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Booklet of essays, Kibbud of the Holocaust Survivors and Children of Survivors of Southern Nevada, June 2005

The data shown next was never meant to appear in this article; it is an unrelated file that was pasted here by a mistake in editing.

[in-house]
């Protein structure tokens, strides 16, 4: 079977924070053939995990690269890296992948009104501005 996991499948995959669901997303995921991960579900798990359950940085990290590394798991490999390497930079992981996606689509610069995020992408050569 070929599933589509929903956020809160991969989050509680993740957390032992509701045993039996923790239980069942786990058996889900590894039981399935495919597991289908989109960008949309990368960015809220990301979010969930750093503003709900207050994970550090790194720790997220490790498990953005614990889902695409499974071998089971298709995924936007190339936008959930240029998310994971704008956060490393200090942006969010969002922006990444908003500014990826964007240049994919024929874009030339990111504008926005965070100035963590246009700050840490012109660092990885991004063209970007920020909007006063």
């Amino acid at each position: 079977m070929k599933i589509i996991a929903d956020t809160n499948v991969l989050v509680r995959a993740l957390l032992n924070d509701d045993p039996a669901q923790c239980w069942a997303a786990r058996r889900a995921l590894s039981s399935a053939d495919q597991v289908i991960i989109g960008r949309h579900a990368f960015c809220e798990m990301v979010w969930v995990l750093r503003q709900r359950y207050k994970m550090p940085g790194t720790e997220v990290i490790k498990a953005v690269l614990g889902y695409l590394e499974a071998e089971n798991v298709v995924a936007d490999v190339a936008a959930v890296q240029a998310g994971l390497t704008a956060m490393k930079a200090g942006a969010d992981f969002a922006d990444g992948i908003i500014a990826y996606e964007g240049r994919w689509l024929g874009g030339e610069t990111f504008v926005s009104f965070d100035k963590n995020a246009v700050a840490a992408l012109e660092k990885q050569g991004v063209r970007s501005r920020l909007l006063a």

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K I B B U D Of The HOLOCAUST SURVIVORS And CHILDREN OF SURVIVORS Of SOUTHERN NEVADA June, 2005 Issue Anita and Henry Schuster Presidents 256-9277 Bruno Borenstein, Editor and Vice-President How is the Holocaust dealt with by the world? 1. There is "Holocaust denial" by those who try to achieve "Holocaust inconsequentialism", that the consequences of the Holocaust are not as important as we think. 2. There is "Holocaust shame", which attempts to shame those who describe the horrors of the Holocaust by accusing them of exploiting the Holocaust for Jewish purposes. 3. There is "Holocaust "equanimity", which claims that it doesn't matter that the Holocaust occurred?it shouldn't affect how one thinks about history and human nature. We should get on dealing with the Palestinians, be prepared to trade land for peace. 4. If we don't, "Holocaust inversion" will occur, with Jews being portrayed as the new Nazis, causing the same kinds of crimes as those which were committed against them. Recent books continue to describe the impact of the Holocaust upon Survivors, as well as confirming the intolerable degradation of its victims. The Nazis denied their victims any semblance of human dignity. There is no sure-fire path to emotional calm, no set of ground-rules for emotional recovery from such dehumanization. Ultimately, it is the richness of interactions provided by other Survivors which brings about a new time, helps to enliven the quality of our survival. The Holocaust Survivors Group of Southern Nevada has been one such source, chaired devotedly by Anita and Henry Schuster. Its reach extends far beyond geographic borders, and is offered with love and compassion. Second generation survivors have begun to do likewise, to restore the integrity of the victims and reclaim in absentia their worth as human beings. It is time for the Second Generation of Holocaust Survivors of Southern Nevada to form its Group, to preserve what has been saved and enhance life for those who remain in need. As we raise our children, so we raise our awareness and that of succeeding generations, and all who hear our words, to the magnitude of what the world permitted, and must never permit again. There is no escape from awareness of the physical and emotional destruction we as a people have experienced. Our task is instead to remedy, to heal actively, what wounds can be healed, to prevent all others, to denounce those who would deny history and identify those who would resume the racist taunts of anti-Semitism. Our children, and those who follow, must never doubt that this Second Generation responded and is prepared to respond for as long as needed, that our voices proclaimed loudly that mankind must not again allow itself to trust misguided alliances and pseudo-philosophies based on hate. The time for the Second Generation of Holocaust Survivors of Southern Nevada to begin has arrived. Our Group will assume its rightful place in our community, associate with proven regional and national resources and provide solace for its members wherever possible for their betterment. We are ready. AUGUST, 200^ THE SECOND GENERATION OF HOLOCAUST SURVIVORS If someone says to me: Your Parents were not in concentration camps, nor was your Brother. You were born in America. How can you say you are a Holocaust Survivor? My response is: My parents and many others were prevented from living the life they had planned by those who sought to destroy them, their families and their way of life. Their home was stolen from them My father's business was stolen from him. Everything they knew, the life and the people, was annihilated. Those are the plain facts. But words alone cannot tell you how their lives were shattered, how everything they understood and recognized as making up their lives? each day's activities, friendships, families?was ripped from them how the nations of the world turned away, as they tried to establish new lives in new places. We, their children, couldn't help them Even though we offered love and understanding?we tried to reach out to them. They couldn't talk about what happened, what they saw or felt. We were angry because they didn't talk about their experiences, didn't take the time to understand our needs, our aspirations. But inside ourselves we knew. We sensed what they had gone through, We knew our job was to build a better future for ourselves, to make our lives as good as they could be. That was what they hoped for. As children of Survivors, we ponder how to define ourselves. By teaching what the world allowed the Nazi Germans to do-by being responsible for furthering Jewish life and tradition. We have been victimized, but we are no longer victims. We turn to the future while remembering the past, and those whom we have lost. We know we will succeed If our own children will understand and remember If the world will always remember what occurred. The people Israel lives and flourishes. There is no choice?we must proceed, and insist that memory accompany us. Bruno Borenstein. BOOK REVIEW Anti-Semitism: The Longest Hatred, by Robert S. Wistrich, 1992. When Jews became equal citizens before the law as a result of the Enlightenment, those bigoted against them faced the dilemma of popularizing their hatred in terms which sidestepped this new status acceptable to the times. It was then that anti- Semitism based on ethnic and racial differences became the chosen method of attack. The Enlightenment aimed to emancipate individual Jewish people, not the Jewish community as a whole. Once individual oppression was eliminated, so went the argument, Jewish group identity would disappear and Jews would become useful citizens of that country. Nonetheless, despite this apparent equality offered to Jewish people, Jews were soon accused of maintaining unchanging national traits which would make it impossible for them to participate freely in society without their particularism threatening the very foundations of that society. Tracing the development of anti-Semitism to Hellenic times, and examining its characteristics over the centuries, Robert Wistrich, Professor of European History at Hebrew University in Jerusalem, tells a terrifying tale of Christian writings and practices following on ancient paths of hatred, emerging in the Middle Ages with the forerunners of Nazi stereotypical thinking. The resulting Holocaust sought the "cleansing" of German, and world, society through the elimination of Jewish genes. Neither conversion nor adherence to other faiths could accomplish this. Only the destruction of all who carried such genes would lead to a thoroughly sanitized world in which the German genius would emerge to dominate the world. This could best be justified by the degradation, and resultant dehumanization, of the Jewish people by a vigorous anti-Semitism, allowing those doing the killing of Jews to visualize them as sub-humans undeserving of any semblance of human consideration. Nonetheless, the Holocaust did not lead to the disappearance of anti-Semitism. The Muslim masses now united against the "Zionist threat" use canards popularized by the Nazis and their predecessors. And European capitals gleefully applaud these efforts silently, for they are no longer portrayed as the sole purveyors of hatred against the Jewish people. These efforts seemed to justify what their own philosophers had alleged for so long, the alleged "truths" of Jewish practice and theology. We are warned not to take lightly the unceasing propaganda by Arab spokespersons. This material, long discredited in the West, has made significant inroads into the psyches of Arab masses and allows adequate justification for terrorist actions against peoples the Arabs consider have usurped them from their lands and maintained them in poverty for many years. Deja vue. The struggle is not completed; a new chapter is emerging and we must remain vigilant, prepared to respond to new challenges. This book is a must-read. Its Clark County Library Number is DS 145.W55. MEMORY In the section of Genesis entitled Va-Yeshev, Joseph finds himself in jail with one of the King's officials. As the latter is about to be released, Joseph urges him to put in a good word for him. The official promises to do so but the Bible relates that the official "did not remember" Joseph, and then adds, "and he forgot him." Why the double statement about the official's lack of action? Surely not remembering means forgetting. Why tell us what seems obvious? Perhaps the Bible is telling us something else--remembering is an active process, and requires commitment. If done casually, without real dedication to remembering, the attempt to recall, especially if unimportant, will fail. The official didn't simply fail to remember; he made a conscious effort to forget. Joseph's request was unimportant; his promise to remember Joseph's plight was merely a cursory "yes," without real intent behind it. So soon after the Holocaust, the world at large would like to forget what it allowed to happen to the Jewish people and to so many other innocents. They claim, the rumors of Jewish concentration camp suffering were difficult to believe. And what could have been done even if the rumors had been believed? After all, all available resources were tied up to overcome the Nazi German armies. We know the result? The Jewish people were not remembered; The Jewish people were forgotten. Now some say the Holocaust never occurred. Now some say that Israel acts the same way to the Palestinians; Just as the Nazis did to Jews. And, they say, Zionism is just another form of racism; Jewish power, in Israel and elsewhere, is conspiring to destroy Islam. The Jewish people must remember, not merely by acknowledging but by acting on our responsibilities; by learning our tradition; by working with organizations assisting Jews in need; by reading the world press; by contacting our Representatives on issues pertaining to anti-Semitism and the fate of Israel. Or will we forget, busy with our work, our families, our enjoyments? Nothing like the Holocaust could occur again, we believe. We believe that others will protect us if threats emerge. Israel is strong; it will protect us and is capable of protecting itself in the Middle East. Anti-Semitism is declining. So we delude ourselves. Remembering is an active process, to which we must commit ourselves. And we must remember the truth, not our watered-down version of it. Without that commitment to the truth, we will surely forget?and nothing could be more lethal to the future of the Jewish people. Bruno Borenstein.